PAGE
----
Fantastic Negrito Takes the Stage in Berkeley With Taj Mahal
Music is a lifeline for Grammy-winning singer/songwriter/guitarist Fantastic Negrito.
Skirting destruction — affluence, poverty, the crack epidemic, dangerous living that left one of his brothers murdered, and once, his near-death in a devastating car accident — he is a miracle of resurrection via music. Returning repeatedly to recording and performing, the Oakland-based musician has a new album and shares the marquee Oct. 13 with renowned blues musician Taj Mahal in Arhoolie Foundation’s Bridging the Blues at Berkeley’s UC Theatre Taube Family Music Hall.
“One thing I never do is think about genres of music,” he says in an interview. “I never thought: I’ll go onto the street and busk and do the blues or go into a studio and write and produce a blues album.” In fact, the self-taught musician rarely thinks of himself as a musician of any particular kind, although people often classify Negrito as a punk, hip hop, rock, or blues artist. Negrito’s sharp, succinct lyrics carry messages some people say mark him as political, a definition he resists. “Statement is different than politics. When I think of politics I think of people who have an entrenched purpose and are there to convince people of it. I’m an activist as a human being but not for an ideology. My tribe is the tribe with love in their hearts, there’s nothing political about it.”
Born Xavier Amin Dhprepaulezz and raised in a large family in Western Massachusetts, Negrito, now age 50, left home at age 12. He survived in foster homes and busked on the streets, improbably lifting himself from small-time crime to a million-dollar contract with Interscope, under which he crooned R&B smoothies as Xavier on an album that failed. His career tanked entirely after the car accident that mangled his playing hand.
Negrito reinvented himself as a chicken and marijuana farmer and, fortunately, became a father. Parenting a child reawakened visceral, unpredictable, but irresistible yearnings for the sacred experiences he found only through music. He retrained his right hand on the guitar, casting his stylistic lines forward onto the contemporary scene — “I’m still a punk rocker at heart,” he says — but also back in time to connect to black roots music that rose from the African diaspora and traveled on slave ships. Initially arriving in the Caribbean, Brazil, and other locations, black roots music eventually landed in the United States’s Deep South and became the sound track to popular culture in America. “Black roots music was in the DNA of the country, long before the blues,” he says. “I may go back to Muddy Waters to get a feeling for the blues, but I transcend genres.”
Whether a person hears blues, hip hop, electronic, soul, country or classical influences in his music, Negrito says, “I’m influenced by it all. Tchaikovsky, Prince, African drums, anything. I gravitate to it all. Sly Stone, Dead Kennedys, Credence Clearwater, E40, all of it.”
Negrito’s return to music caught national attention when he won NPR’s inaugural Tiny Desk Contest in 2015. He began touring, performing with Chris Cornell, Solange, Temple of the Dog and other well-known artists and bands. In 2017, Negrito’s first full-length album, Last Days of Oakland, won the Grammy for Best Contemporary Blues Album and established him as a viable solo artist. He’s particularly pleased the new album, Please Don’t Be Dead, is a departure from Last Days.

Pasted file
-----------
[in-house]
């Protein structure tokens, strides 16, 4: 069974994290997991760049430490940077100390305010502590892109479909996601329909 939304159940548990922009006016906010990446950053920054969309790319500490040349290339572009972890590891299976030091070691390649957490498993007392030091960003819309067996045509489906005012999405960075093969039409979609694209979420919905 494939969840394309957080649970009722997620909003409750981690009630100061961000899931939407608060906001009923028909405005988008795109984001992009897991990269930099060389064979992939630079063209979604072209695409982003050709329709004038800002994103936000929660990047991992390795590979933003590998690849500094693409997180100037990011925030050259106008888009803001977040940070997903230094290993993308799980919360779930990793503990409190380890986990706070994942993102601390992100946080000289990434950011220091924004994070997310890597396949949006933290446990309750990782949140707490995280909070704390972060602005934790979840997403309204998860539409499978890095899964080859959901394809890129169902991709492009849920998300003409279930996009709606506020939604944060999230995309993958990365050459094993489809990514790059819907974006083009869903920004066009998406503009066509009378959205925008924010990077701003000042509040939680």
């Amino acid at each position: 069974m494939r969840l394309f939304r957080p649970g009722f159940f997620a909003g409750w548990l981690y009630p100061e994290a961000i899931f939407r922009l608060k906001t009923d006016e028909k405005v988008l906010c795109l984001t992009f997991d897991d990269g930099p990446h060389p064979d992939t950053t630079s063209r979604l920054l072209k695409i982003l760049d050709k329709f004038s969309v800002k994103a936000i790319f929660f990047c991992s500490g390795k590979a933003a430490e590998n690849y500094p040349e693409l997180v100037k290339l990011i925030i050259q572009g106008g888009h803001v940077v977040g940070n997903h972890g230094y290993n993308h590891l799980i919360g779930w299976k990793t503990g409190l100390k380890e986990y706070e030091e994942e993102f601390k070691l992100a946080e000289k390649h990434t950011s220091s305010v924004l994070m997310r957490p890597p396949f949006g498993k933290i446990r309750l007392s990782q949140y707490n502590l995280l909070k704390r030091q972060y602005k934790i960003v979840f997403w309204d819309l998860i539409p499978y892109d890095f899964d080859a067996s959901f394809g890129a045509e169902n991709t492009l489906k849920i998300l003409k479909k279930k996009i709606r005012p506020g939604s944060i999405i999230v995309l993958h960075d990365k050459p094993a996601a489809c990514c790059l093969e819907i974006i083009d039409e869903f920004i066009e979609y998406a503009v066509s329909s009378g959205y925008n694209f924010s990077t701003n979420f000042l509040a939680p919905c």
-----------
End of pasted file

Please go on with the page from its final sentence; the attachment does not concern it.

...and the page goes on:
“So many people after the Oakland title said you gotta do another blues album. But Please Don’t Be Dead is about capturing the energy of punk with the discipline of James Brown. For example, “A Boy Named Andrew,” is sonically different for me, in terms of the scale and range of sound. It comes from thousands of years of tradition. I listened to music from Sudan and Nubian music [from Egypt] and still rooted it in groove that came from the [American] South.”
“Dark Windows,” written in tribute to singer/songwriter Cornell, who died by suicide in 2017, draws from the two friends’ backstage conversations. “I was writing something compelling, true, and timeless. That’s the music I’m always trying to write,” he says. Another track, “Bullshit Anthem,” has the lyrics, “Take that bullshit, turn it into good shit.” Negrito says it is the mantra of his life. “Life is a gift. An attitude of grace and gratitude is healthy for the mind and the soul. How can one not be optimistic to have movement, sight, loving, and light? I have the gift of being here to serve. Those things that are terrible, well, greatness comes from that.”
Blues music comes from tragedy but fosters optimism. Artists belong on the front line of defense against tyranny. Certainly, he asserts, history is appalling to people of color: “In history books, all I read about is slaves. But this is what we have; this music is the voice of people. Blues and gospel and the black roots music traditions — in the end we face each other. Music is a better way to win. It unifies people. There’s a power to it and with that comes responsibility. That gives me peace, to be on the front line.”
When asked, Negrito says Nina Simone would be his ideal collaborator. Sharing the bill with Taj Mahal, a fearless artist whose 40-plus-year career bears similarities to Negrito’s — he says is an honor. Both men are self-taught, Grammy-winning guitarists, their timeless blues music threaded with Caribbean, African, South Pacific, and other world influences. Presenting profiles of lifelong courage, they are men more interested in winning hearts and stirring souls than in receiving medals.